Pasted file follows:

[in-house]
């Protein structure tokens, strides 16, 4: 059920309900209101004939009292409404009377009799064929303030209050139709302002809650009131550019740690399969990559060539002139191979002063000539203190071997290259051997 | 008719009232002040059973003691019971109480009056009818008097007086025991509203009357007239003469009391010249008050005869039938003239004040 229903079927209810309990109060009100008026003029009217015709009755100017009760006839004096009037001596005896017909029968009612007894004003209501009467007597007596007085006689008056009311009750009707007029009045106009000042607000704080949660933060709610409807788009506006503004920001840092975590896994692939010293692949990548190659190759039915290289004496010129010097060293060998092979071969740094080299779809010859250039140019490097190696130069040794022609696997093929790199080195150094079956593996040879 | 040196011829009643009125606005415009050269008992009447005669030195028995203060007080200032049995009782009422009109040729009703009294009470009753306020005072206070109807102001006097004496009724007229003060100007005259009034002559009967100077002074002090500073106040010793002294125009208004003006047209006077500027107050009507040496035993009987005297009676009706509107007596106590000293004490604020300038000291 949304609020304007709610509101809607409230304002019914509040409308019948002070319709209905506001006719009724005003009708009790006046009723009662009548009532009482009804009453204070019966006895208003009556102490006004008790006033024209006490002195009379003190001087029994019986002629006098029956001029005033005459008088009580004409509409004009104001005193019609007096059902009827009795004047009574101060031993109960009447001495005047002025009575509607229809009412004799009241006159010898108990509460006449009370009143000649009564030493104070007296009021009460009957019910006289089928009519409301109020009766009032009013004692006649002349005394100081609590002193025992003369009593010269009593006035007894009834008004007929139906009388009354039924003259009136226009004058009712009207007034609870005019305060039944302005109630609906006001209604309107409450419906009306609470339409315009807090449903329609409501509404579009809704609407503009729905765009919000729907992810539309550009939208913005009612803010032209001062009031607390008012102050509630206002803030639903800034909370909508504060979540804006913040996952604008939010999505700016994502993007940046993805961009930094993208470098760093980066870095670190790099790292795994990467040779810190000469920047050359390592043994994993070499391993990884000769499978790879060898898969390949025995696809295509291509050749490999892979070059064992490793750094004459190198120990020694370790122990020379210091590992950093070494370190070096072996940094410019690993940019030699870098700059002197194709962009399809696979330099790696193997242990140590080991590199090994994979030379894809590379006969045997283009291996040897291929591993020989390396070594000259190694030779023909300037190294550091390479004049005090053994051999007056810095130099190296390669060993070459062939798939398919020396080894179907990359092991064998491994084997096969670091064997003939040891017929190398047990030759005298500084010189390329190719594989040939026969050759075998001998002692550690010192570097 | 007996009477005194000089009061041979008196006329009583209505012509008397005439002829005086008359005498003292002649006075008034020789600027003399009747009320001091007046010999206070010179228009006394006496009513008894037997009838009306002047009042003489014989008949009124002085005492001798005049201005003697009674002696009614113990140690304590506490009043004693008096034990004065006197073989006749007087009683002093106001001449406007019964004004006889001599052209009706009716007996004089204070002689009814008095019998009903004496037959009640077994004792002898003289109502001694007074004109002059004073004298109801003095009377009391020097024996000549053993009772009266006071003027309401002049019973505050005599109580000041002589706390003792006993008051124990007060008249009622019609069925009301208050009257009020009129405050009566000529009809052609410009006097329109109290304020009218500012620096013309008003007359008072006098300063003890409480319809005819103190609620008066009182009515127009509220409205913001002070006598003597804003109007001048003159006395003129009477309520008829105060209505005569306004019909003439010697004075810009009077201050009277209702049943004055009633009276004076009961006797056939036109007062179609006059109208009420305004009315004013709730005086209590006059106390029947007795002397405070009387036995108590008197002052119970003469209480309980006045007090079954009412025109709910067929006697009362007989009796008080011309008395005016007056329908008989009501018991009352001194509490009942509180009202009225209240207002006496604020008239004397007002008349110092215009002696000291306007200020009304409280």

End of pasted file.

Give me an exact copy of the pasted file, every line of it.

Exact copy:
[in-house]
């Protein structure tokens, strides 16, 4: 059920309900209101004939009292409404009377009799064929303030209050139709302002809650009131550019740690399969990559060539002139191979002063000539203190071997290259051997 | 008719009232002040059973003691019971109480009056009818008097007086025991509203009357007239003469009391010249008050005869039938003239004040 229903079927209810309990109060009100008026003029009217015709009755100017009760006839004096009037001596005896017909029968009612007894004003209501009467007597007596007085006689008056009311009750009707007029009045106009000042607000704080949660933060709610409807788009506006503004920001840092975590896994692939010293692949990548190659190759039915290289004496010129010097060293060998092979071969740094080299779809010859250039140019490097190696130069040794022609696997093929790199080195150094079956593996040879 | 040196011829009643009125606005415009050269008992009447005669030195028995203060007080200032049995009782009422009109040729009703009294009470009753306020005072206070109807102001006097004496009724007229003060100007005259009034002559009967100077002074002090500073106040010793002294125009208004003006047209006077500027107050009507040496035993009987005297009676009706509107007596106590000293004490604020300038000291 949304609020304007709610509101809607409230304002019914509040409308019948002070319709209905506001006719009724005003009708009790006046009723009662009548009532009482009804009453204070019966006895208003009556102490006004008790006033024209006490002195009379003190001087029994019986002629006098029956001029005033005459008088009580004409509409004009104001005193019609007096059902009827009795004047009574101060031993109960009447001495005047002025009575509607229809009412004799009241006159010898108990509460006449009370009143000649009564030493104070007296009021009460009957019910006289089928009519409301109020009766009032009013004692006649002349005394100081609590002193025992003369009593010269009593006035007894009834008004007929139906009388009354039924003259009136226009004058009712009207007034609870005019305060039944302005109630609906006001209604309107409450419906009306609470339409315009807090449903329609409501509404579009809704609407503009729905765009919000729907992810539309550009939208913005009612803010032209001062009031607390008012102050509630206002803030639903800034909370909508504060979540804006913040996952604008939010999505700016994502993007940046993805961009930094993208470098760093980066870095670190790099790292795994990467040779810190000469920047050359390592043994994993070499391993990884000769499978790879060898898969390949025995696809295509291509050749490999892979070059064992490793750094004459190198120990020694370790122990020379210091590992950093070494370190070096072996940094410019690993940019030699870098700059002197194709962009399809696979330099790696193997242990140590080991590199090994994979030379894809590379006969045997283009291996040897291929591993020989390396070594000259190694030779023909300037190294550091390479004049005090053994051999007056810095130099190296390669060993070459062939798939398919020396080894179907990359092991064998491994084997096969670091064997003939040891017929190398047990030759005298500084010189390329190719594989040939026969050759075998001998002692550690010192570097 | 007996009477005194000089009061041979008196006329009583209505012509008397005439002829005086008359005498003292002649006075008034020789600027003399009747009320001091007046010999206070010179228009006394006496009513008894037997009838009306002047009042003489014989008949009124002085005492001798005049201005003697009674002696009614113990140690304590506490009043004693008096034990004065006197073989006749007087009683002093106001001449406007019964004004006889001599052209009706009716007996004089204070002689009814008095019998009903004496037959009640077994004792002898003289109502001694007074004109002059004073004298109801003095009377009391020097024996000549053993009772009266006071003027309401002049019973505050005599109580000041002589706390003792006993008051124990007060008249009622019609069925009301208050009257009020009129405050009566000529009809052609410009006097329109109290304020009218500012620096013309008003007359008072006098300063003890409480319809005819103190609620008066009182009515127009509220409205913001002070006598003597804003109007001048003159006395003129009477309520008829105060209505005569306004019909003439010697004075810009009077201050009277209702049943004055009633009276004076009961006797056939036109007062179609006059109208009420305004009315004013709730005086209590006059106390029947007795002397405070009387036995108590008197002052119970003469209480309980006045007090079954009412025109709910067929006697009362007989009796008080011309008395005016007056329908008989009501018991009352001194509490009942509180009202009225209240207002006496604020008239004397007002008349110092215009002696000291306007200020009304409280």